The Omics Blog by Dr. James Weiss – Part III: Cancer
Great strides have been made in the treatment of cancer. Due to the science of genomics, doctors can offer their patients greater hope both for cure of their disease and also for prevention.
While the term cancer implies only one disease, it actually refers to a very complex set of many diseases. Just because two people may have lung cancer, for example, does not mean they have the same disease nor will they necessarily respond similarly to a given treatment. Genomics is now being used to redefine cancer and provide treatments with a promise of better outcomes. This is a very broad and complex topic and this discussion is meant only as an introduction, not a comprehensive exploration. Let’s look at three points in the care of a patient: before diagnosis and treatment; during care; and in the latter stages of the disease.
In May 2013 Angelina Jolie made front-page news when she revealed that she had undergone a “preventative” double mastectomy. She recently announced that she plans to soon have both of her ovaries surgically removed. Why would an otherwise healthy woman subject herself to such drastic “preventative” surgeries? Because of a strong family history of cancer Ms. Jolie had her two BRCA genes tested. The BRCA1 & BRCA2 genes produce tumor suppressive enzymes that repair damaged DNA and, therefore, help ensure the stability of a cell’s genetic material. She was found to have a faulty BRCA1 gene and thus her cell’s ability to repair damaged DNA was lacking. This imparted a 55 – 65% chance of developing breast cancer vs. 12% in the general population and a 39% chance of developing ovarian cancer vs. 1.4%. She chose the surgery because she could have her increased risk of a potentially life threatening disease literally cut out.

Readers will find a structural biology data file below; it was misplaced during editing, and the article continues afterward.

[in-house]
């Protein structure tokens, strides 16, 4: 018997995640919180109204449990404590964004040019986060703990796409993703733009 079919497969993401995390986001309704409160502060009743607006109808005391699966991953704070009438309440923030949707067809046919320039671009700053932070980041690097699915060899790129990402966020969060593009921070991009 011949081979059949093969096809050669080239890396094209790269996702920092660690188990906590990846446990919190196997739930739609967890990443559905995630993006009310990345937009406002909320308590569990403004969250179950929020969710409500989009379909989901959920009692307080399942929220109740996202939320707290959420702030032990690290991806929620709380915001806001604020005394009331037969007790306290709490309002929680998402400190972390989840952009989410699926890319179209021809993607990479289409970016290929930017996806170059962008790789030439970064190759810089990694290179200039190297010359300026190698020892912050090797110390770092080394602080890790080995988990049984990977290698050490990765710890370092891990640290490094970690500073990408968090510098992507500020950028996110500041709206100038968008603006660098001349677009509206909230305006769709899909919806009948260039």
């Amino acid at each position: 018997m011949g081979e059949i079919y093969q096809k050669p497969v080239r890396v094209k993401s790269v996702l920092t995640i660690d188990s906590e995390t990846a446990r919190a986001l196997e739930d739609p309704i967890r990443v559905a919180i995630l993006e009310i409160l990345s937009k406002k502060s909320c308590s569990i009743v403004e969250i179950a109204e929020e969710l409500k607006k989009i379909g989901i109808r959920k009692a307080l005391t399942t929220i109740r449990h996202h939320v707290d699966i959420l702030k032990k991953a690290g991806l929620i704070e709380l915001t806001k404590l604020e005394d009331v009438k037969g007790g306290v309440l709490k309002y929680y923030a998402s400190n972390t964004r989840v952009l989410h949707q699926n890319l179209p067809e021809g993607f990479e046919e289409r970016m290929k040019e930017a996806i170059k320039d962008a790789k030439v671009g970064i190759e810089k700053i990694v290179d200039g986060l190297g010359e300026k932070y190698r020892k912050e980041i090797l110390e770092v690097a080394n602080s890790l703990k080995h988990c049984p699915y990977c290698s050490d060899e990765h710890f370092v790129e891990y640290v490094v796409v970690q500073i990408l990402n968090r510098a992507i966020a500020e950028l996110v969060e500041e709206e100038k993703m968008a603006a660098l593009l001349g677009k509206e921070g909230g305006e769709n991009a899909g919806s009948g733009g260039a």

Through sequencing a cancer’s genome it has been shown that a single cancer may actually contain different lines of cells, called clones. Each clone line may actually have its own unique genetics that may cause it to respond quite differently to chemotherapy drugs. One clone might be readily killed by one drug but be resistant to another. This may explain why with the first round of chemotherapy the patient has a good clinical response only to have the cancer come back at a later time. The first round of treatment may kill one line of clones, allowing another to grow in its place. This process may continue until either the cancer is cured or the patient dies. Perhaps a better way of treating an individual would be to identify all of the tumor’s clones prior to treatment and devise, if possible, a cocktail of drugs that will kill all of the cell lines the first time. To do this, the cancer’s DNA must be sequenced prior to the onset of treatment.
Late Stage Treatment:
The words no one with cancer ever wants to hear are, “we are out of options.” This means that the cancer has survived all known available treatments. Whole genome sequencing, of both the patient’s normal cells, as well as the cancer cells, has provided some patients with a treatment for their cancer that would never have been considered without the science of genomics. This 2012 New York Times article (link) is the story of one patient who had a severe form of leukemia. By sequencing his cancer’s genome his doctors found that the leukemia cells were metabolically susceptible to a drug that had only previously been used to treat kidney cancer. This unique approach to treating his cancer saved this man’s life and showed that we may need to start changing our thinking when we consider the most effective way to treat cancer.
The paradigm of how we think about and treat cancer is changing. We are starting to categorize cancers based on genetic similarities, rather than by tissue of origin. The science of genomics may allow doctors to design a treatment protocol that is patient specific with a higher likelihood of cure. In the treatment of cancer we are entering an era of truly personalized medicine.
Read Part I here.
Read Part II here.